Talking Horses: Peter Beaumont hailed as among last of his kind

Peter Beaumont has been hailed as among of the last of his kind, following the Gold Cup-winning trainer’s death on Monday morning at the age of 85. Based near Brandsby in North Yorkshire, Beaumont was a quiet man who never sought the limelight and never had more than 30 horses under his care but had a fantastic eye for a long-distance steeplechaser and won some of the sport’s biggest prizes.

“I’d say he was one of the last of the old-style trainer,” said Brendan Powell, who won the Scottish Grand National in 1999 aboard Beaumont’s Young Kenny and became a friend to the trainer. “You can see why he’d have those long-distance chasers because he did the long, slow work with them. They were fit, they were well.

“He was probably a brilliant stockman, being a farmer as well. I don’t think he ever bought expensive horses. He bought them all as young horses and brought them on. He was patient and he’d run them when things were right. He never had 60 or 70 winners a year but by God he trained some decent horses over the years.”

The best of them was Jodami, who stayed on strongly to win the Cheltenham Gold Cup in 1993, with three other winners of the race among the defeated. He was the first horse to win the Irish Gold Cup three times, back in the days when the race was known as the Hennessy, and he was also second in the Irish Grand National, carrying almost two stones more than the other horses in the first five.

The massive Young Kenny was also a force to be reckoned with in marathon handicaps, winning a Midlands National and a Becher as well as his more famous triumph at Ayr. Beaumont’s other stars included the Festival winner Hussard Collonges, the dual Tommy Whittle winner Bobby Grant, and Niki Dee, who was third in Papillon’s Grand National.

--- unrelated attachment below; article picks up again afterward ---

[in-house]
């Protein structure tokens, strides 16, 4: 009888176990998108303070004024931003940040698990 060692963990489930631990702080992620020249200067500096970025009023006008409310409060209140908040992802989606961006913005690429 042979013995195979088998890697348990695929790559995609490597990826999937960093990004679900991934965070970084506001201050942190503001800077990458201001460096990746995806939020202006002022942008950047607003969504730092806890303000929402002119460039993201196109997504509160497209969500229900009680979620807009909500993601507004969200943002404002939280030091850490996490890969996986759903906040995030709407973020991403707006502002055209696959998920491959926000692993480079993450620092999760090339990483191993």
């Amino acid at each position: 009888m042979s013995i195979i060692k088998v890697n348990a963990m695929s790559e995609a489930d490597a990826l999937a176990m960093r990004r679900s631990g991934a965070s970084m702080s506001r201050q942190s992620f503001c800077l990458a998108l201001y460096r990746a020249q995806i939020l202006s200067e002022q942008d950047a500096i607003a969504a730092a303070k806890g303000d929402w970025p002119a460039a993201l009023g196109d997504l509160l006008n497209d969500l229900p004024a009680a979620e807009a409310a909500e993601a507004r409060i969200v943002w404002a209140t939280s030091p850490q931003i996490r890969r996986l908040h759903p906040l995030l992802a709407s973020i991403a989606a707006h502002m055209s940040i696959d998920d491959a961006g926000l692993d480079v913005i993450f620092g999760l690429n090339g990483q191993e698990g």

But perhaps the most satisfying moment of his career came in 1991, when J-J Henry won the Topham over the National fences, ridden by his daughter, Anthea Morshead. When he decided to retire almost 20 years later, Beaumont noted: “Anthea is still the only girl to have beaten the professionals round there”. Another decade later, it remains true.

“I’m heartbroken,” Morshead told the Racing Post. “He just died in his sleep. It’s a lovely way to go, it truly was very peaceful. He just slept and didn’t wake up.”

Beaumont’s Gold Cup glory came at a time when low-profile trainers could still hope to carry off jump racing’s most prestigious trophy, as Sirrell Griffiths had done three years ealier and Fergie Sutherland would do three years later. Coneygree’s win for the Bradstocks in 2015 shows miracles can still happen but, in these days of super-stables stacked with the best prospects, they come along less often.

Tributes were also paid on Monday to the owner Paul Townend, who had shares in horses at the stables of Martin Keighley and Joe Tuite. Keighley shared a picture of himself with Townend at Royal Ascot on social media and wrote: “We heard devastating news yesterday that Paul Townend, an owner and friend to us here for many years, had lost his fight against the dreadful disease Covid-19. Our thoughts are with his wife, Geraldine, and their family at this terrible time.”

Tuite expressed similar sentiments and echoed Keighley’s belief that Covid-19 had been the cause of Townend’s death. “Those of you who knew Paul will remember his passion for racing, Royal Ascot week being his favourite,” Tuite wrote. “Paul had become a good friend to my family and all my team, with their regular visits to the yard. He always made time for everybody he met.

“They had a huge amount of pleasure and success last season following their horse Surrey Thunder around the UK and Europe and were looking forward to this season with their horses, Surrey Pride and Surrey Flame.”

The Guardian

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